By Kate Jackman-Atkinson, Editor, myWestman.ca
NEEPAWA, Man. — Over the next decade, it’s estimated that about $1.5 trillion worth of business assets will change hands in Canada. The success or failure of this transfer will have a huge impact on Canada’s economy and I’m not convinced we’ve done all we can to prepare.
We knew the day would come when Canada’s ageing baby boomer entrepreneurs would look towards transitioning out of their businesses and towards retirement. According to data from 2014, about half of both small and medium-sized business owners were between 50 and 64 years of age. When you add the 12 percent of small business owners and 14 percent of medium business owners who are over 65 years of age, it’s easy to see why 72 percent of Canadian business owners plan to exit their companies in the next decade.
Small businesses are extremely important to the Canadian economy. According to data from Innovation, Science and Economic Development Canada, the country is home to more than one million small businesses — companies that have fewer than 100 employees. Across Canada, 7.7 million people, or almost 70 percent of private sector workers, are employed by small businesses. These companies aren’t just important for existing jobs, between 2002 and 2014, small businesses created about 100,000 jobs each year, or close to 78 percent of all private sector jobs created in that time period.
When it comes to timelines, Canadian Federation of Independent Business (CFIB) data indicates that 8 percent of business owners looking to exit plan to do so in the next year. The majority, 39 percent, plan to exit their business in one to five years. But who will take these businesses over? About half of business owners surveyed by CFIB plan to sell their business, with about half of those planning to sell to a family member. About 21 percent plan to pass their business to family through an inheritance. More troublingly for the Canadian economy though, about 15 percent plan to just wind down their business, usually because they have no successor or buyer.
The pool of potential buyers is limited, more so than it should be. Entrepreneurship isn’t a bad word, but it’s one we seldom see pushed as a first choice for one’s career. At the high school and post-secondary levels, kids are encouraged to get a job, not make jobs. The end result of decades of this mentality is a narrow pool of Canadians who are actively considering entrepreneurship as a career and not just something they fall into. Our failure to prepare the next generation of entrepreneurs is likely to have huge ramifications over the next decade.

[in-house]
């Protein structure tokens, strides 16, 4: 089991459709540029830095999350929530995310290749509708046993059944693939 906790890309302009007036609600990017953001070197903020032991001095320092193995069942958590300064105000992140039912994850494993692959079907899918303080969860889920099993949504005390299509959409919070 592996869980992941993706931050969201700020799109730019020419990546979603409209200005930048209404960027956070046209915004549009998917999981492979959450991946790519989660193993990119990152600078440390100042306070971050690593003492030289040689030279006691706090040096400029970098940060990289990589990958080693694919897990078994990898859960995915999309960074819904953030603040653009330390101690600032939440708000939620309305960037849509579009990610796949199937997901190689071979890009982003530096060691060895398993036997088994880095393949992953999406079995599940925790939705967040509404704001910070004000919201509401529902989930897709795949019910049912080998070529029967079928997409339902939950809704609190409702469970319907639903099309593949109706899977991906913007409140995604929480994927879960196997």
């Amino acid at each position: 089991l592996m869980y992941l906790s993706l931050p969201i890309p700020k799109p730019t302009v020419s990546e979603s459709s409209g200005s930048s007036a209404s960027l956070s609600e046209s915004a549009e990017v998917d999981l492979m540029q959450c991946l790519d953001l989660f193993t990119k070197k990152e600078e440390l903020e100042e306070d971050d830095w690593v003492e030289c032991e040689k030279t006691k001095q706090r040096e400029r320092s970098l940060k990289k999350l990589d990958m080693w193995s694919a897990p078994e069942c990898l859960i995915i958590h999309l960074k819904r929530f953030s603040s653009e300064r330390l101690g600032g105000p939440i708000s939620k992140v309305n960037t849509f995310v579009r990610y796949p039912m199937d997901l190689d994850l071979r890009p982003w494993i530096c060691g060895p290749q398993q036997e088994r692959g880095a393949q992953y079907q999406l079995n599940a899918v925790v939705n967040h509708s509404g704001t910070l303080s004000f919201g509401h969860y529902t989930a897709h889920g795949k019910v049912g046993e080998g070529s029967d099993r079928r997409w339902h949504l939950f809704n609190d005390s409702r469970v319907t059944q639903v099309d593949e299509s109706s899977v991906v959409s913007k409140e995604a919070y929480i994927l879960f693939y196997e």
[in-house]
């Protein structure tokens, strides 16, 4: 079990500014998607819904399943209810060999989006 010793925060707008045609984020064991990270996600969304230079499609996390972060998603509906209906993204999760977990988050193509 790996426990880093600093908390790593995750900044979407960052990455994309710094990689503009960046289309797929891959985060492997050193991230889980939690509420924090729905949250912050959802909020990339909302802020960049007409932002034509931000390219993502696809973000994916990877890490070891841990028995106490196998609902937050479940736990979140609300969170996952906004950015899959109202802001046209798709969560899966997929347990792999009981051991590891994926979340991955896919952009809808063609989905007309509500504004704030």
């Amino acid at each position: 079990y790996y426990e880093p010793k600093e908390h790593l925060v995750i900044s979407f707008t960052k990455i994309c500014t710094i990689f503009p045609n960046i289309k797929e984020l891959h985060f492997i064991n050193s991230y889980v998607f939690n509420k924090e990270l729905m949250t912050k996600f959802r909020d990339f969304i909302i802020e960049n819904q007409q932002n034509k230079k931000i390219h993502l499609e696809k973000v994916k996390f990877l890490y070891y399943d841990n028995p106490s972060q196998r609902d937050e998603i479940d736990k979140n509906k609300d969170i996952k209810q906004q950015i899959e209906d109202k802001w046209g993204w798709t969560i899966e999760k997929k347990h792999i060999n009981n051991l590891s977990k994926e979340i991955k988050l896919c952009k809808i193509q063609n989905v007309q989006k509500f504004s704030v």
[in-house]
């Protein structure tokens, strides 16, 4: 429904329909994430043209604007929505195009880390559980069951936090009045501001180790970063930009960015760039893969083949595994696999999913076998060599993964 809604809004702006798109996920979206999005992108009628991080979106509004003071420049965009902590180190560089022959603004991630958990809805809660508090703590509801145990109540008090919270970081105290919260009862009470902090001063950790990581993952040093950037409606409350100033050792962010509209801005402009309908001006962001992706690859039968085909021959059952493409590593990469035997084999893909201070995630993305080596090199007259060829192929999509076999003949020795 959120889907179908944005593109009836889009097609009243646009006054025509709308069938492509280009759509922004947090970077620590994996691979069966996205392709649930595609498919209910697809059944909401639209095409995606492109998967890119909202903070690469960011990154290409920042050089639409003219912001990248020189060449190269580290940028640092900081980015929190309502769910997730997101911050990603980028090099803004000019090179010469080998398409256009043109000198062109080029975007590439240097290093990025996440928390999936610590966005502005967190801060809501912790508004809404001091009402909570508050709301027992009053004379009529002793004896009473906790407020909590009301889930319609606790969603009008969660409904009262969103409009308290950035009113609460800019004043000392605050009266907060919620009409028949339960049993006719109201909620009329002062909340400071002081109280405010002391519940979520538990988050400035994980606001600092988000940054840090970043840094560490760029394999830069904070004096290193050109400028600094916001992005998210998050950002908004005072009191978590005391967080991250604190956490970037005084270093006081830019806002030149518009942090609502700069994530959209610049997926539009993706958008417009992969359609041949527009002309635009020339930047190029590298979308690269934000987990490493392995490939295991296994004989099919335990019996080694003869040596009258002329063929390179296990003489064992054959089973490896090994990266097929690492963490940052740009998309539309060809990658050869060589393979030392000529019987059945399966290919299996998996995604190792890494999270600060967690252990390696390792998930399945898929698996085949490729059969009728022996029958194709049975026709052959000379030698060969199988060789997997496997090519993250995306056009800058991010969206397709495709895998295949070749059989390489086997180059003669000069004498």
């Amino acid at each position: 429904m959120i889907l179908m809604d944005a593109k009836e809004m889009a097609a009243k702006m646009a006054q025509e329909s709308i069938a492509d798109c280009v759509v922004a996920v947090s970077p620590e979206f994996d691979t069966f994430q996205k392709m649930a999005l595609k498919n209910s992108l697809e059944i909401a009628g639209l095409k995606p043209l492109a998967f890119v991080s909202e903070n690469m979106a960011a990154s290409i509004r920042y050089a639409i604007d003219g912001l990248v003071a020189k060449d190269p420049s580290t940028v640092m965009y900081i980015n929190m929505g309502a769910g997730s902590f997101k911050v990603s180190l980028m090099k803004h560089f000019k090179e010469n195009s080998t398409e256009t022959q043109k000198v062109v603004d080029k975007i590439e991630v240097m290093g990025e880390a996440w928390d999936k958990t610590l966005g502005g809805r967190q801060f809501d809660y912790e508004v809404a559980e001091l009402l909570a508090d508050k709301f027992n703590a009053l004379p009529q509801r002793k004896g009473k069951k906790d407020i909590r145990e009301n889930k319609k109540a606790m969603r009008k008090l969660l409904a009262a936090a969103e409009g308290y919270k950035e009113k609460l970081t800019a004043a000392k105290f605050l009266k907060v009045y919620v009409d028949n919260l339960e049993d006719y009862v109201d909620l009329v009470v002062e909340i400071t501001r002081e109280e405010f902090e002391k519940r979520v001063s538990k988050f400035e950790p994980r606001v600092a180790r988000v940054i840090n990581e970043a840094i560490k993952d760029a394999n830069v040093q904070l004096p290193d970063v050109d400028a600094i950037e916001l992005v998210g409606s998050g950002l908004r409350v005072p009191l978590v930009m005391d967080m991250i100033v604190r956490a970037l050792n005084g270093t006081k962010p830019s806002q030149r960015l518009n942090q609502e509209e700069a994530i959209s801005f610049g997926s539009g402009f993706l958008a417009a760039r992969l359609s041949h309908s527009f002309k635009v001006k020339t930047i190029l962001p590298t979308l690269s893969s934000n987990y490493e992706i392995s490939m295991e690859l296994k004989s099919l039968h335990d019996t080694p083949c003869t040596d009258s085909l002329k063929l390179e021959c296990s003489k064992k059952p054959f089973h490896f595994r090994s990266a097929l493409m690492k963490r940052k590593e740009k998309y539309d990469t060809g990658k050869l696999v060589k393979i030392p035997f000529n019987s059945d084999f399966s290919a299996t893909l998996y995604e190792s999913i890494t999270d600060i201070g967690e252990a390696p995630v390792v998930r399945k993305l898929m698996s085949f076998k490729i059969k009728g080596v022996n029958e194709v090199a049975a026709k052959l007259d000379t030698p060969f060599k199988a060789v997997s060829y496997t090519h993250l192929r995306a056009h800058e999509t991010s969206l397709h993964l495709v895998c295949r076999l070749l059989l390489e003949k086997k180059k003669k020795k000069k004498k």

Despite how important the transfer of these businesses is to the economy, successive federal governments haven’t worked to remedy some of the obstacles that make it harder for these transitions to take place. One of the biggest problems is how the Canada Revenue Agency views the transfer of business assets between family members. While this is the preferred outcome for many business owners, it comes with a financial penalty. Currently, for such transfers, the difference between the sale price and the original investment is taxed as a dividend. However, when a business is sold to a third party, the difference is treated as a capital gain, which results in a lower tax bill thanks to the lifetime capital gains exemption.
Ensuring the continued operation of existing firms is important, as only half of new businesses survive past their fifth year of operation. Solving this problem shouldn’t just fall to entrepreneurs looking to sell — from retirees’ disposable income, to preserving Canadian jobs, to ensuring vibrant rural communities, a lot is riding on the successful transition of these businesses over the next decade.